Graham was good to his word. He helped develop storylines for computer games, scripted the short film Black Dust, and cowrote song lyrics with Emilie Simon. He was eclectic with genre, writing horror, ghost stories and a form of speculative fiction which defied classification. Some see this as magical realism; I prefer to think of his words plucked straight out of the hedgerow. He described his work as having ‘the flavour of dreams’ but his novels are also grounded in family, relationships, and an infectious zest for life.

Despite his reservations about the financial rewards of novelists, he was incredibly successful. As well as winning the World Fantasy Award in 2003 for The Facts of Life, and collecting an O’ Henry Award in 2009 for the short story An Ordinary Soldier of the Queen, he was the winner of the World Fantasy Award for Best Novel five times. If he was a football team, his dominance of the genre would make him a Man City. A Pep Guardiola. Graham would appreciate this metaphor, but not the team. He was a Coventry City fan, occasionally writing for fanzines. He also played in net for the England Writer’s Football Team which he detailed in Simple Goalkeeping Made Spectacular.

So, why was he such a successful writer?

To answer this, you need to look at his life. He grew up in a mining village, worked at Butlins in Skegness, and spent ten years as a youth worker in Leicester where he believed the three R’s would get anyone back on track: Respect, recognition, responsibility. Each of these jobs and environments required an ability to connect with people. It’s this humanity which greets you on the page.

Graham was very much a writer who you could enjoy a pint with. He loved the energy of people and enjoyed sharing tales. He had courage and charisma about him. It’s this that led him to start an arts magazine in Leicester in 1980 with Sue Townsend who published a short diary entry about a certain ‘Nigel’ Mole. It was this that led him to quit his job as a Youth Worker in 1988 and drive to Lesbos with his girlfriend Sue, later to be his wife. They lived on a shack on the beach with no water or electric. But what he did have was the freedom to think and the time to write. One year later, his first novel, Dreamscape, was accepted for publication. Aspiring writers out there take note…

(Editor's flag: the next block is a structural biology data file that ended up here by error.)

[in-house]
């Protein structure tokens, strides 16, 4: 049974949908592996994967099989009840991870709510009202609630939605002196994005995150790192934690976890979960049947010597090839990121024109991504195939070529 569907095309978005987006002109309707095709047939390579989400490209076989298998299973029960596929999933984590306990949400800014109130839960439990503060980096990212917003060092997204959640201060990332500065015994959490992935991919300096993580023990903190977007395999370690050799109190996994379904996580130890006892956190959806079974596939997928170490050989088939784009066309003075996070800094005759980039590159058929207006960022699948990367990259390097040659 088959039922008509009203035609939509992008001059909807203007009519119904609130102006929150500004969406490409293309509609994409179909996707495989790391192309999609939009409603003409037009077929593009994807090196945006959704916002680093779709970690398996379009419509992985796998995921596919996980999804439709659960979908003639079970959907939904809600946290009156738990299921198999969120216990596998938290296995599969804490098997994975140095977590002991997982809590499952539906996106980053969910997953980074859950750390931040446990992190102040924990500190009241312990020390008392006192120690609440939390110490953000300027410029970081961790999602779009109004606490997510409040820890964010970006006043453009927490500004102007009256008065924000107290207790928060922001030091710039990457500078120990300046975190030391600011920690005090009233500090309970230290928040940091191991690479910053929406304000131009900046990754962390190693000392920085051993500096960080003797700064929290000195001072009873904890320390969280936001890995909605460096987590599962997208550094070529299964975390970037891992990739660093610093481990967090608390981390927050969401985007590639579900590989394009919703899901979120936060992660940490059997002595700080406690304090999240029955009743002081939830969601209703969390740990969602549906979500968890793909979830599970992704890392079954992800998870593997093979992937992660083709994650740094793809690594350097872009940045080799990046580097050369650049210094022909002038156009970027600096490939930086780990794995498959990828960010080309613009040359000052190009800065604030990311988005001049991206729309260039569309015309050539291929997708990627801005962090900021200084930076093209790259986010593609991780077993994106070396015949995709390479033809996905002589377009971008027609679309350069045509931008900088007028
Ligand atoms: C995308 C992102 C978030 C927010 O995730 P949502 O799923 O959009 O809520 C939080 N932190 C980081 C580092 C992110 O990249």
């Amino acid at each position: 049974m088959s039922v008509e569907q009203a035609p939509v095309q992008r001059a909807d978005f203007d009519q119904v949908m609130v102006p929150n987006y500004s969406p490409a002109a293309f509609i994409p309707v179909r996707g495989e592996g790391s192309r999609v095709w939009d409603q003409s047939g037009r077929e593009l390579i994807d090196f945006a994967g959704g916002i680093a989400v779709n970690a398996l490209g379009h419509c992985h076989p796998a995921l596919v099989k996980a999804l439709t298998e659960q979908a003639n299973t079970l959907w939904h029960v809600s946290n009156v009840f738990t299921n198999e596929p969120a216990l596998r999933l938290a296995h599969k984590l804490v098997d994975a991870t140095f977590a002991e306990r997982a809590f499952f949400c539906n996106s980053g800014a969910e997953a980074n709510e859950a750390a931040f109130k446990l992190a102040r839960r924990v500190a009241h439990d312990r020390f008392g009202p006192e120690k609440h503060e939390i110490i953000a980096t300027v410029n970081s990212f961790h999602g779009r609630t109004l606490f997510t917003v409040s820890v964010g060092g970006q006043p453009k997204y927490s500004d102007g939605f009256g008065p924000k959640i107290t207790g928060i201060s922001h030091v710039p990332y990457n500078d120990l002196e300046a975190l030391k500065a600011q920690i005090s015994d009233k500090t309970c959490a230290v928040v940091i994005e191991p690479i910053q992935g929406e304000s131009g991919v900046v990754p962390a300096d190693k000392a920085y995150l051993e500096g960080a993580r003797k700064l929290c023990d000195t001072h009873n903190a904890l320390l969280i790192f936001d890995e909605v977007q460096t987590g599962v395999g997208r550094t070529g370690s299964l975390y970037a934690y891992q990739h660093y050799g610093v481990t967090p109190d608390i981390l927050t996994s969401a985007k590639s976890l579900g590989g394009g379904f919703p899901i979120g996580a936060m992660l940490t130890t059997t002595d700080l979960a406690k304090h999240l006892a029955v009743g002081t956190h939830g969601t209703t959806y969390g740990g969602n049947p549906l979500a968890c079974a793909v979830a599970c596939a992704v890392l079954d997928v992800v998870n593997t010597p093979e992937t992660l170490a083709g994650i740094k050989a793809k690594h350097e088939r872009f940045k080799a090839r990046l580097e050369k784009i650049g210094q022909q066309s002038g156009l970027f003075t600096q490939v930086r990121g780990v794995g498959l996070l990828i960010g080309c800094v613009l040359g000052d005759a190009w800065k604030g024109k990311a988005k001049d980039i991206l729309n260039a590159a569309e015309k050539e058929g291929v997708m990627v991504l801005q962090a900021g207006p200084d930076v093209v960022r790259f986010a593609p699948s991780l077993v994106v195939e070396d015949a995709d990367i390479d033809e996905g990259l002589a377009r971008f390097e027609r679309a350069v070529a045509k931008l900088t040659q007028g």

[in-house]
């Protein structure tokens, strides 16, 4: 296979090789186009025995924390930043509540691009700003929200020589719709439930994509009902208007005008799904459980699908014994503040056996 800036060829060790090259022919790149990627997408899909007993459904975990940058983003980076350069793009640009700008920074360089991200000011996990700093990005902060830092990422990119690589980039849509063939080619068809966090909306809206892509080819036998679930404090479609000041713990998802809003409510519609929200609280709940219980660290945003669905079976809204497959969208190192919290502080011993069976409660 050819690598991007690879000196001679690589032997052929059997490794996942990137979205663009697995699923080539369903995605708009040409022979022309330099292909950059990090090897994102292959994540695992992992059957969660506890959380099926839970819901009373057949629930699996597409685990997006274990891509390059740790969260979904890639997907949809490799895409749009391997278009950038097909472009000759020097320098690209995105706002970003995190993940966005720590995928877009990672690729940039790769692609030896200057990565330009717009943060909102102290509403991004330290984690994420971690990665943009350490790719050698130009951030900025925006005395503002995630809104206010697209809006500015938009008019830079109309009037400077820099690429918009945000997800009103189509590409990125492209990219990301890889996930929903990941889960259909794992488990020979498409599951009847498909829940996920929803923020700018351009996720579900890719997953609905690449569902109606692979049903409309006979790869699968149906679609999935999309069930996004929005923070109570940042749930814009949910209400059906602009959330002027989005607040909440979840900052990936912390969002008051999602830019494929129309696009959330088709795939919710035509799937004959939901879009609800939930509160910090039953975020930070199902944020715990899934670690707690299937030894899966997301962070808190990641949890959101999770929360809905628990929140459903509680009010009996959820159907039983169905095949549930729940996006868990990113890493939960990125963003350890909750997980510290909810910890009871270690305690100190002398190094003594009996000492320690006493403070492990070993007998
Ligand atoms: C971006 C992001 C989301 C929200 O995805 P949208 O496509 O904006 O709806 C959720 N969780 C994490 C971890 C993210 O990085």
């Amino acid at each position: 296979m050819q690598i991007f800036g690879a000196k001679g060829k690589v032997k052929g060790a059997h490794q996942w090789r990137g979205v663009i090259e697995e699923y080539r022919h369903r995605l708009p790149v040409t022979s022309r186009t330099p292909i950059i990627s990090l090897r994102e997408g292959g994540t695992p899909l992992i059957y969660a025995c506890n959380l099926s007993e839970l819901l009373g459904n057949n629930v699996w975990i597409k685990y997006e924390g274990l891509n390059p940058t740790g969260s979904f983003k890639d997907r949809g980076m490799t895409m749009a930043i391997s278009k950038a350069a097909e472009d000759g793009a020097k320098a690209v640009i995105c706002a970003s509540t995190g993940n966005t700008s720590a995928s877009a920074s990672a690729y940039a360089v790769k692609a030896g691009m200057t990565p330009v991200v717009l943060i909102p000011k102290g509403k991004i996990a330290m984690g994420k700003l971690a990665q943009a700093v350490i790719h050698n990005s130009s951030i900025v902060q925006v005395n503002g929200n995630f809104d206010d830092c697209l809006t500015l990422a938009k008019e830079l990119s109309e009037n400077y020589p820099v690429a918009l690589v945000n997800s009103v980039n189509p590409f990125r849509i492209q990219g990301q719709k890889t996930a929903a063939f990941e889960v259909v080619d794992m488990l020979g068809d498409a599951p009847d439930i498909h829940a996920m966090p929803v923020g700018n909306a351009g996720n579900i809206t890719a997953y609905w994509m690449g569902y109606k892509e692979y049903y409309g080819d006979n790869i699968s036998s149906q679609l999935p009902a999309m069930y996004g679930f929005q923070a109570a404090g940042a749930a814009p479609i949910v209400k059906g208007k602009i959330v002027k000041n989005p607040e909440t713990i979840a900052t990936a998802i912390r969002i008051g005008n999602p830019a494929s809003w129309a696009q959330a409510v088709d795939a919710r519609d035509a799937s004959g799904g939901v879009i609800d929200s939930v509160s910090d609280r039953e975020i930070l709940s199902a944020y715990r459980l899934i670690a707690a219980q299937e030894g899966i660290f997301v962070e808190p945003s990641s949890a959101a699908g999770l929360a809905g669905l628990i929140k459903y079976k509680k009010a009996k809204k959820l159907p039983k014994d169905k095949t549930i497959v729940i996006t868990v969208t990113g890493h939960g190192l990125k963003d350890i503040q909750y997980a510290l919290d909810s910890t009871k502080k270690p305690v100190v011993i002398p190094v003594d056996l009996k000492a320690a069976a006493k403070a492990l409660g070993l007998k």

Graham was awarded a PhD by publication from Nottingham Trent University where he taught creative writing from 1996 up until his death. As fate would have it, I now teach parttime at NTU and occupy his former office.

In 2013 I began work on an online graphic novel serial called Dawn of the Unread which celebrated Nottingham’s literary history. Graham was one of the commissioned writers but soon afterwards was diagnosed with lymphoma. He passed away on 9 September 2014.

The following year I was in Leicester with Lydia Towsey who I had commissioned to host some writing workshops. During the break I popped outside for a fag and got chatting to a young woman and her mother about the project. When I explained that Dawn of the Unread was a celebration of dead writers and aimed to bring them back to life by encouraging people to read their books, the young girl, then seventeen, said, ‘My dad was a writer, his name was Graham Joyce, have you heard of him?’

To cut a rather lovely and long story short, it turned out that Ella Joyce – the seventeen year-old women I was talking to – was about to start a Foundation in Art. I asked to see an example of her work and was absolutely blown away. I gave Ella her first commission and she illustrated the ‘Shelves’ comic in Dawn of the Unread.

I know that Graham would love the symmetry and peculiarity of this story. But he would also appreciate that youth had been given an opportunity. The commission gave his daughter respect, recognition, responsibility. We have since gone on to collaborate on Whatever People Say I Am, a series of comics challenging stereotypes.

I’ve not read all of Graham’s nineteen or so novels. And this is deliberate. Books are precious. You can’t binge watch them like the latest series on Netflix. They need time to settle. I treat myself every three years or so to a new one. This year I will be reading The Year of the Ladybird.

In the last blog published on his website, Graham writes about the Anglo Saxon heritage of Wistow and how Charles Ist once galloped past here seeking refuge in Leicester. As he courts ghosts of the past, the Sence gently bubbles away on its way to meet the River Soar. He talks about his own mortality and ‘the shocking clarity that cancer brings’ only to discover later that a missile has randomly downed a plane in Ukraine and killed 300 people. This has more resonance today, given the current political climate. He then asks, ‘why anyone would want to die?’

It’s at this point a dragonfly whispers in his ear, ‘I have inhabited this earth for 3 million years old and I can’t answer these mysteries. Just cherish it all.’

And then his old friend, the heron, appears, and asks: ‘Why can’t our job here on earth be simply to inspire each other?’

Let’s make this mantra in Leicester today. To inspire each other as Graham Joyce, Sue Townsend, Jean Binta Breeze, and other writers, have inspired us.

Literary Leicester is an arts council funded festival that ran from Wednesday 25 March to Saturday 26 March. The above talk was given during the festival closing event, Mi Duck: Writers Changing Leicester  

This blog also appears on the Dawn of the Unread blog